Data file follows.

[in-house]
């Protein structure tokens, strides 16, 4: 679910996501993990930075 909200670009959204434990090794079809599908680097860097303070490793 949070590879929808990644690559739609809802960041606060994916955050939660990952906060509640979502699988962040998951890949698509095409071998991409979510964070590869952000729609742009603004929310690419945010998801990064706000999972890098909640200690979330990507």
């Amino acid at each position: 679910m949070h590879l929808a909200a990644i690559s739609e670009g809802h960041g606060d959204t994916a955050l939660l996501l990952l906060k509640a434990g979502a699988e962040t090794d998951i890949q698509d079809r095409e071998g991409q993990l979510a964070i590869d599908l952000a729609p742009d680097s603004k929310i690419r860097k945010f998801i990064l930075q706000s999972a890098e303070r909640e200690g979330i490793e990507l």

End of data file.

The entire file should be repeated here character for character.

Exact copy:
[in-house]
């Protein structure tokens, strides 16, 4: 679910996501993990930075 909200670009959204434990090794079809599908680097860097303070490793 949070590879929808990644690559739609809802960041606060994916955050939660990952906060509640979502699988962040998951890949698509095409071998991409979510964070590869952000729609742009603004929310690419945010998801990064706000999972890098909640200690979330990507």
């Amino acid at each position: 679910m949070h590879l929808a909200a990644i690559s739609e670009g809802h960041g606060d959204t994916a955050l939660l996501l990952l906060k509640a434990g979502a699988e962040t090794d998951i890949q698509d079809r095409e071998g991409q993990l979510a964070i590869d599908l952000a729609p742009d680097s603004k929310i690419r860097k945010f998801i990064l930075q706000s999972a890098e303070r909640e200690g979330i490793e990507l």